We wouldn't say "the 1" in English to refer generally to the number one. But as you see if 1 were preceded by the word 'number' then you would say "the number 1" to generally refer to that number. When you say "the 1" that would mean you are referring to some specific 1 of something. It sounds pretty weird actually. As an English speaker I would think you were trying to make some kind of joke or trying to be clever about something.
I know 1. (Equals I know the number one (the general number 1 we use to count or it can mean I know of one of whatever is being discussed.)
I know the one. (Equals I know of the thing you are discussing; this does NOT refer to the number 1.)
I know the number one. (Equals what it sounds like.)
I know number one. (Equals I know the first one of the things you are talking about or if capitalized could mean you know somebody or something who/that has been given the title Number One such as the Captain Picard's first officer on the Enterprise.)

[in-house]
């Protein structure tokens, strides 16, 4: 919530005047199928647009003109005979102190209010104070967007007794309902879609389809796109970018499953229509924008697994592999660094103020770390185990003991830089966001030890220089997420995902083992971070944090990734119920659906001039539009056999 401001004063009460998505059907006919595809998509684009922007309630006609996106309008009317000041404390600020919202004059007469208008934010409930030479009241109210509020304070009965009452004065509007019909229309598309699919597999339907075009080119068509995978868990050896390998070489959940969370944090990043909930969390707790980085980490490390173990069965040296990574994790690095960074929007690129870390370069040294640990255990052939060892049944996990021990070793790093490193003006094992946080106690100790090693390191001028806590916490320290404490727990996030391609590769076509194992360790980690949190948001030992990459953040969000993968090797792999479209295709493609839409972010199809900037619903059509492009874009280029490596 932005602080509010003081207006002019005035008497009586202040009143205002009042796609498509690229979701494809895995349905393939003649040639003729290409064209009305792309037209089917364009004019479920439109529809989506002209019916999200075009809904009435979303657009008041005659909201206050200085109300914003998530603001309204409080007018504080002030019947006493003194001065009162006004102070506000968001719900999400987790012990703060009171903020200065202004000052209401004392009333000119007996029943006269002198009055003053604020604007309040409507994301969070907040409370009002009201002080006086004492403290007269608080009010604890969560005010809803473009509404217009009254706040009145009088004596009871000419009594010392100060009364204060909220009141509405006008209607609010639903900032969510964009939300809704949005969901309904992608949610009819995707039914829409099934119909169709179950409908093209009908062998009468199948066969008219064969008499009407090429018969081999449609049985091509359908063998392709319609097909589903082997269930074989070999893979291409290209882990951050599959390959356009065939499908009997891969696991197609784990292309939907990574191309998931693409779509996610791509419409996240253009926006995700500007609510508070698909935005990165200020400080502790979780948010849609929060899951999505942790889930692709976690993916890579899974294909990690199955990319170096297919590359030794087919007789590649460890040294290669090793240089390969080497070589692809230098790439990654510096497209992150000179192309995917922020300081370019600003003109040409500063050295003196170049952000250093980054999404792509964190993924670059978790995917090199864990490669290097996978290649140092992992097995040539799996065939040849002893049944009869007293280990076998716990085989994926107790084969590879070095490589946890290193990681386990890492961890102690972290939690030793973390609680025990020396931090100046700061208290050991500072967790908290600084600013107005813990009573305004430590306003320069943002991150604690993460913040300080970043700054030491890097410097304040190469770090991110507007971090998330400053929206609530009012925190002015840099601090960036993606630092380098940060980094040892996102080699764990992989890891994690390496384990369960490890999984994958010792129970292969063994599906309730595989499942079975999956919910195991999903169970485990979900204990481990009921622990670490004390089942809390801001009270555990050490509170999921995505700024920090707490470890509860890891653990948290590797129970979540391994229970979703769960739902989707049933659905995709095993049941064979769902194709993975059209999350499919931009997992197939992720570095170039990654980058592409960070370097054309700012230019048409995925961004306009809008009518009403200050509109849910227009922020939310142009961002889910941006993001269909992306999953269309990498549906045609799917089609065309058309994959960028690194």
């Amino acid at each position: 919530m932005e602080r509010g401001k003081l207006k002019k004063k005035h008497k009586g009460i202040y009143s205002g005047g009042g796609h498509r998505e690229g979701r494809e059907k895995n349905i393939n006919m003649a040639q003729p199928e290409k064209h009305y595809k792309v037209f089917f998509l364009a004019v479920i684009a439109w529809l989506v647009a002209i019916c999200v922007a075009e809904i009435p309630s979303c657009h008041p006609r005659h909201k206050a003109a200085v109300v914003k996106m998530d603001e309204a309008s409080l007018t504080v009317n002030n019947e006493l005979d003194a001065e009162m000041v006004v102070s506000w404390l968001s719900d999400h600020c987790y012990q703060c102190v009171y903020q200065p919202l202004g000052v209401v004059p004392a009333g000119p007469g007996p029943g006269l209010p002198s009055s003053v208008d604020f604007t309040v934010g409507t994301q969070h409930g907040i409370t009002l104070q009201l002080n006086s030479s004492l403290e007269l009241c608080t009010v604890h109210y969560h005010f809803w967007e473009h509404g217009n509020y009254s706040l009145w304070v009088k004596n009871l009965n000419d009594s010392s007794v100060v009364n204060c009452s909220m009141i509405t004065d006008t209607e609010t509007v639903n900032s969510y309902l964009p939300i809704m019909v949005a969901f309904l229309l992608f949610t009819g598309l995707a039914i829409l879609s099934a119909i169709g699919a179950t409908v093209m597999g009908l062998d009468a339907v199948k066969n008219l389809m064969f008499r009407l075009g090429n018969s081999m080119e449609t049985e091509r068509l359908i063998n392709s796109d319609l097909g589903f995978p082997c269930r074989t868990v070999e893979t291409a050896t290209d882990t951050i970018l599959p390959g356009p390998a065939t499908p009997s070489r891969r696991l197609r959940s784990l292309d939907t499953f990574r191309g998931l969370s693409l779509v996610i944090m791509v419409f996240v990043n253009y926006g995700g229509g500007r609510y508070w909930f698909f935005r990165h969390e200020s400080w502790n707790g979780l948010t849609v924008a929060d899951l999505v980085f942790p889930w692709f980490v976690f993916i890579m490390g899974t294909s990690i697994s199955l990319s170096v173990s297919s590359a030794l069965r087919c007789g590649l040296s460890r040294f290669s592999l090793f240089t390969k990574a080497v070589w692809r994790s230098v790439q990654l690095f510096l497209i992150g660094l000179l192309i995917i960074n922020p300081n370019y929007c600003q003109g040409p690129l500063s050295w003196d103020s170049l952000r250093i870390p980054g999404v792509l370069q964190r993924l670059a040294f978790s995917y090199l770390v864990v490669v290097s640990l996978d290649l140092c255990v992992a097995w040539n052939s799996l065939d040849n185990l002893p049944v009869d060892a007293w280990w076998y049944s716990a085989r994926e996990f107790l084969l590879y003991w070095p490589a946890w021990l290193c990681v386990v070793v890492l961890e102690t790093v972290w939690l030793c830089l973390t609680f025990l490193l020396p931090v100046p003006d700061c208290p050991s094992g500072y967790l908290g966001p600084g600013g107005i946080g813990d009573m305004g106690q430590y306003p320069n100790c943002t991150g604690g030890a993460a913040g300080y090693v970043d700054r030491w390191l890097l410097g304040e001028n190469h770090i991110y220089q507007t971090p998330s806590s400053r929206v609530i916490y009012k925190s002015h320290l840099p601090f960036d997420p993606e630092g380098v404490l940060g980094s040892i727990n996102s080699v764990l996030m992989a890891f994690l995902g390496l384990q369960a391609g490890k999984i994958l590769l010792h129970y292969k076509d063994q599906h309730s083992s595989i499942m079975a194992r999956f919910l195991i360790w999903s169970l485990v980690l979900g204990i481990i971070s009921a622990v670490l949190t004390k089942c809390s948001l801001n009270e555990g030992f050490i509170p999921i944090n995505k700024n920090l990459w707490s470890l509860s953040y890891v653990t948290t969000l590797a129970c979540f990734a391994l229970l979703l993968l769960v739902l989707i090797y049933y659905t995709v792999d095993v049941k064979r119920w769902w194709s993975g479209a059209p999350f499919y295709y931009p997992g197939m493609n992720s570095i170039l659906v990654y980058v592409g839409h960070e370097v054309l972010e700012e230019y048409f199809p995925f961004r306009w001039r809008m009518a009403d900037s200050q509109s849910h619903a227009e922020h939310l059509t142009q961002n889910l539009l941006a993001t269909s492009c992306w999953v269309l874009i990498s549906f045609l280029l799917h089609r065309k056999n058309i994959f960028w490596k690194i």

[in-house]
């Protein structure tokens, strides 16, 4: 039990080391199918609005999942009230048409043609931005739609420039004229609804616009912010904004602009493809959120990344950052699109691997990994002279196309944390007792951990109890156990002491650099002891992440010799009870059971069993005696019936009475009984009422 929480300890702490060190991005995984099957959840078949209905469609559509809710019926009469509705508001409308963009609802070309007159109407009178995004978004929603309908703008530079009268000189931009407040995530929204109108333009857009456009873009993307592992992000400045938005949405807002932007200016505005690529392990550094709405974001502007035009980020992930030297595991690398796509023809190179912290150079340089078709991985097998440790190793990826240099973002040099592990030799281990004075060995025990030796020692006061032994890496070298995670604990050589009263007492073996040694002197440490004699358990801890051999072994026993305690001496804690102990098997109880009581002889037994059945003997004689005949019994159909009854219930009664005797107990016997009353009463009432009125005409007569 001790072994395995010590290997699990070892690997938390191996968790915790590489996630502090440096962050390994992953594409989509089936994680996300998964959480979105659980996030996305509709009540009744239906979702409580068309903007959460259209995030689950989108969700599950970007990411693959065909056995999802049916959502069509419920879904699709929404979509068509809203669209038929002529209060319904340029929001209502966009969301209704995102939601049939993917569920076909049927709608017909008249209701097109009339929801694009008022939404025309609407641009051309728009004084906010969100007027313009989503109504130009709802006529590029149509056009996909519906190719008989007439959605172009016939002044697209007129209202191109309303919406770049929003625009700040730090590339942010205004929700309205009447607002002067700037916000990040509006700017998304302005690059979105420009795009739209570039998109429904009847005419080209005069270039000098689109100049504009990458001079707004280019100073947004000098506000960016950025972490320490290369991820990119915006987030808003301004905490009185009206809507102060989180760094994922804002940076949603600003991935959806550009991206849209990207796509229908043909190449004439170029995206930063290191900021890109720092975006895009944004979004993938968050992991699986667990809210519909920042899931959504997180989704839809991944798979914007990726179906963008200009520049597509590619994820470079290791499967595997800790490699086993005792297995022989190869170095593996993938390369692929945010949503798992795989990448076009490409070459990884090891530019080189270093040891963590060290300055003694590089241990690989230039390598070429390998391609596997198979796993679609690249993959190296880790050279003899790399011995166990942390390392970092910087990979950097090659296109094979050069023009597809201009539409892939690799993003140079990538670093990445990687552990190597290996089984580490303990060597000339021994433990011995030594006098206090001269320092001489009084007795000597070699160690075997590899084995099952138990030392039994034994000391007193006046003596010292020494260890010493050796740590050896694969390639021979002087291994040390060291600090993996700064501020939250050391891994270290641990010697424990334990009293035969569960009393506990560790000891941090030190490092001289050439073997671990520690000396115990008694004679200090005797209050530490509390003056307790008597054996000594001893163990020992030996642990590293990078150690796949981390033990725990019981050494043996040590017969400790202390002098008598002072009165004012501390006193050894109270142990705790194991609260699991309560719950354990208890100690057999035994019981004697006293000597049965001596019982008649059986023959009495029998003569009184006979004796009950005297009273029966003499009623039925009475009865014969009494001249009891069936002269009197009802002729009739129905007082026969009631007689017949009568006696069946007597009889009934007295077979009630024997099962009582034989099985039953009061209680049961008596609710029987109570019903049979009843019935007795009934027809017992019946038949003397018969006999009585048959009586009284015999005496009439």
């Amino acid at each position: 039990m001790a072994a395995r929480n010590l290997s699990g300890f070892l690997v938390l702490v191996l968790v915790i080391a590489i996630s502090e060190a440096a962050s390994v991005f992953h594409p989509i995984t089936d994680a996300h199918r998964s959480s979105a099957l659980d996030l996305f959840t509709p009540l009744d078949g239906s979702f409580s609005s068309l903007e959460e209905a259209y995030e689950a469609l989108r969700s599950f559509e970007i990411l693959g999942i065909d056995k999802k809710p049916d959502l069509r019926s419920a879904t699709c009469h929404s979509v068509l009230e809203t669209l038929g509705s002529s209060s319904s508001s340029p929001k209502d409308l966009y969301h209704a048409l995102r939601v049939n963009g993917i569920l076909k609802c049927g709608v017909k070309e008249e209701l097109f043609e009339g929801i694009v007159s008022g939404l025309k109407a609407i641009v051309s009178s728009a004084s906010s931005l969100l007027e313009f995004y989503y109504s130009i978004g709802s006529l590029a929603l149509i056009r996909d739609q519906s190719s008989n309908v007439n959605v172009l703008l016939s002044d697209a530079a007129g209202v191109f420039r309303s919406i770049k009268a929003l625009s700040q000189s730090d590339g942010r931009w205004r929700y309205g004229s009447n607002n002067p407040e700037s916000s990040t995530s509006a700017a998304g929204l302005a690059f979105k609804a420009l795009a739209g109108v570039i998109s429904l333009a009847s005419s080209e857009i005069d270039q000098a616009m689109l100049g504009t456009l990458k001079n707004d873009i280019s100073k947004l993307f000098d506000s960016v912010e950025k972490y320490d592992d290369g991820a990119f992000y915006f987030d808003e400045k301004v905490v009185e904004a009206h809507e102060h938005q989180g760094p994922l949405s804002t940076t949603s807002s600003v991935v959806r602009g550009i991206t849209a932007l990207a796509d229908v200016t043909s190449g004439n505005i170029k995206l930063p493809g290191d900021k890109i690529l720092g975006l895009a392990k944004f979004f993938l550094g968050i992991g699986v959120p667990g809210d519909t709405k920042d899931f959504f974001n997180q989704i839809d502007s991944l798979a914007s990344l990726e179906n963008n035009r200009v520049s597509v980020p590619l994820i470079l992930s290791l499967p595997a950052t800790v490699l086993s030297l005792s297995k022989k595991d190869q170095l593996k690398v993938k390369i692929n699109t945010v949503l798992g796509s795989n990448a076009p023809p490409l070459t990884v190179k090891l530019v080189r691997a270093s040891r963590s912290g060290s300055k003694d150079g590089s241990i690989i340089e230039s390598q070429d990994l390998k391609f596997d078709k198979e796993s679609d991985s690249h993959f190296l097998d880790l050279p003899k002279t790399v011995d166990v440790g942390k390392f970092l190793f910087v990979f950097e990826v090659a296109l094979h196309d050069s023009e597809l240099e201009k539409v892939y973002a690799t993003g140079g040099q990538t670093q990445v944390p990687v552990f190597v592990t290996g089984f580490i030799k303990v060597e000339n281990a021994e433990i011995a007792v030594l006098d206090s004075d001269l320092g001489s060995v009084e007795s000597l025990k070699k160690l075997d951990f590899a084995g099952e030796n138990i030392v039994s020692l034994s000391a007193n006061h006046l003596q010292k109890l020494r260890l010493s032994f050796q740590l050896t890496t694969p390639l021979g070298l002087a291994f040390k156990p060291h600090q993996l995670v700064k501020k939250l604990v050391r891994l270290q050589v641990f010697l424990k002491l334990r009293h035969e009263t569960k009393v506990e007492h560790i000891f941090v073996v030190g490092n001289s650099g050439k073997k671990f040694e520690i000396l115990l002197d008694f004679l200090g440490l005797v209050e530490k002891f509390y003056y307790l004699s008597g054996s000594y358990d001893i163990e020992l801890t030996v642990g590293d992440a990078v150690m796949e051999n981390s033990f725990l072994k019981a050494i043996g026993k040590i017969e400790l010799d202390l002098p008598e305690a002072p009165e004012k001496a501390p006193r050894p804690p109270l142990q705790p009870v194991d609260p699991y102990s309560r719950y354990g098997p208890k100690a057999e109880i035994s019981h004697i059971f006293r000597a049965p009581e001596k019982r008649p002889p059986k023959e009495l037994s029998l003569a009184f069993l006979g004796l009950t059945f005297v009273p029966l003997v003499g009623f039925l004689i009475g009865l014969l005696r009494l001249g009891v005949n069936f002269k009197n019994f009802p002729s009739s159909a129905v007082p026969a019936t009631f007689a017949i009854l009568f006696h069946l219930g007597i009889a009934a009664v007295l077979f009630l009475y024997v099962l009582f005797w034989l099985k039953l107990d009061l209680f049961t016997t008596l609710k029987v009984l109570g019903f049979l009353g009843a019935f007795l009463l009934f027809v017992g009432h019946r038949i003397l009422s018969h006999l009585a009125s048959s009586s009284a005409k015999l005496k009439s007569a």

I'd guess because the arabic sentence does not use the definite article? I've observed that arabic uses "ال" in some instances where the english translation does not use "the", but I don't recall any instances where english includes "the" when the arabic translation does not use "ال". (I'm still learning, and may easily be wrong about this)
lakinna لَكِنَّ can't be followed by the verb directly. But, we can use lakin لَكِنْ. If we insist on using lakinna لَكِنَّ, we can write it as lakinnanii لَكِنَّنِي or lakinnii لَكِنِّي (means: "But, I")
لا أعدُّ كثيراً لَكِنْ أعرفُ ١
لا أعدُّ كثيراً لَكِنِّي أعرفُ ١
لا أعدُّ كثيراً لَكِنَّنِي أعرفُ ١
Not in this context. The english sentence appears to mean "I do not count often (so I am not very good at counting, and don't know most numbers), but I know (the number) one".
Glossing "a lot" as "many" would mean you are (avoiding) counting a large number of things, and would make nonsense of the "but I know 1!" part.
In this Duo sentence, you could use "much", "often", or "frequently" for "a lot", but not "many". "Many" would only work for "a lot" if you are referring to the number, and is not an appropriate substitute for "a lot" when referring to the frequency.
(but that's just from my knowledge of english - I don't know whether كثيرا has same variety of uses that a lot does. And I know that expecting a Duo sentence to avoid nonsense may be unrealistic. Maybe that's what the author was doing for?)